While I'm at work, just after lunch time, I usually take a ten-minute break to peruse people.com. Don't judge me. It's my time to escape from work, responsibilities, and these days, Trump news. It's similar to reading my Facebook News Feed with the difference that I now know mundane details about celebrities' lives in addition to the happenings in my friends' lives. So today, I read that Molly Sims, the gorgeous former supermodel who now has 3 kids under the age of 5, wrote a new book called Everyday Chic. What caught my eye in the article was that she has a neon sign in her kids' playroom that reads "The Happy Mess" and it's a phrase that sums up her house and her life. Yes! That's exactly how I feel and why I started Messy Bliss.
One of the areas that had been quite messy for me last year, mostly literally, had been dealing with and organizing all the stuff that comes with kids while also living in a small space. My husband and I used to live in a 1200 square foot, 2-bedroom condo and that was plenty of space before children. It was fine even when we had one child. But having a second put a strain on our spaces and stuff was everywhere. It didn't help that we lived in a loft with most of the square footage in one grand room. So that room housed the kitchen, TV, sofa, dining table with chairs, dining board, a piano, a plethora of toys and all the contraptions that infants/kids need (musical chairs, bouncy chairs, scooters, etc.) Unexpectedly, the mess was seeping into other parts of our lives. There was no space for us to just be by ourselves, to retreat to or to lounge and relax. We were always on edge and always cleaning. There was no designated space for the kids to play; every night after the kids went to bed, my husband and I would pick up after them, putting the toys away in a huge closet trying to recreate an adult living room. We were in each other spaces in ways that were nice to create a cohesive, tight family unit, but not in ways that would foster independence, relaxation or exploration.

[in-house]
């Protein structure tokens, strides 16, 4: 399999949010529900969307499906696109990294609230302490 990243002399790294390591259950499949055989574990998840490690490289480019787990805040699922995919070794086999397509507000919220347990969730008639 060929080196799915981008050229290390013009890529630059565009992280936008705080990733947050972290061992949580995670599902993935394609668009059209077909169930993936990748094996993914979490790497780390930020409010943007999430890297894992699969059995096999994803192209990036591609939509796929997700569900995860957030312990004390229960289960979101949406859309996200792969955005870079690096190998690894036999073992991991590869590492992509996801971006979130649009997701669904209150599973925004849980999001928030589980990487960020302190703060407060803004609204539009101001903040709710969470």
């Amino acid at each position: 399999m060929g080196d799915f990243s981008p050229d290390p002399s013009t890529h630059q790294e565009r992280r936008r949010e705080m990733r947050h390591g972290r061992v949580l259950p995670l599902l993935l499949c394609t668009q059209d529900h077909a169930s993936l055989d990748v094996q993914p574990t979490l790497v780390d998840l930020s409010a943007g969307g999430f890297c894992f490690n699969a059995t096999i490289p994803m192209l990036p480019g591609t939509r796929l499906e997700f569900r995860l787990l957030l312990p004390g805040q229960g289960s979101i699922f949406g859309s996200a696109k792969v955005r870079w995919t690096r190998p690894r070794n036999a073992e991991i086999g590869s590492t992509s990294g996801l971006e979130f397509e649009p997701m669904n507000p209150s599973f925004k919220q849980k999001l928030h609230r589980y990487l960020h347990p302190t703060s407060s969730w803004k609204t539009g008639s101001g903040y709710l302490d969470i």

For me, a "Happy Mess" place is one that is balanced between the happiness and messiness that coexist in one's life.
In our old place, I felt that our balance was greatly skewed towards that of messiness. We started to lose sight of the joy of having kids because all we could see and feel was their stuff everywhere. Moving to a larger home helped us find more of this balance and to eventually create these "Happy Mess" spaces. We now have the luxury of adult spaces void of clutter and toys as well as a room that the kids can call their own. The kids can often be found in their playroom (that doubles as an office when they go to bed), which is equipped with their toys and is a safe space; they can hang out and remain in this room without being constantly supervised. These separate spaces have helped in ways that we could not have anticipated. One day, we arrived to the kids' playroom to find a "store" set up by my kids of over 50 handmade paper fans, in different colors, shape and sizes (my daughter had learned how to make fans that day in preschool). In having their own space, the kids were able to use their imagination and creativity to create something new. This would not have happened in our old space. And because we are not spending every night picking up after the kids and putting away their toys, Kishore and I are able to spend more time together. These spaces are not completely neat and defined but they do have less purposes than what our spaces did before. What I've found is that embracing our "Happy Mess" has meant creating separate spaces for our children and ourselves in which we can all explore our "messiness" and be happy in the pursuit.
Embracing one's "Happy Mess" can mean different things to different people- it could mean embracing the unpredictability of work/life balance or embracing the nuance in an alternative or non-traditional romantic relationship. Finding out what mess is creating anxiety and what can relieve or balance that mess is the first step in creating a "Happy Mess."
Have a Happy Mess of a weekend!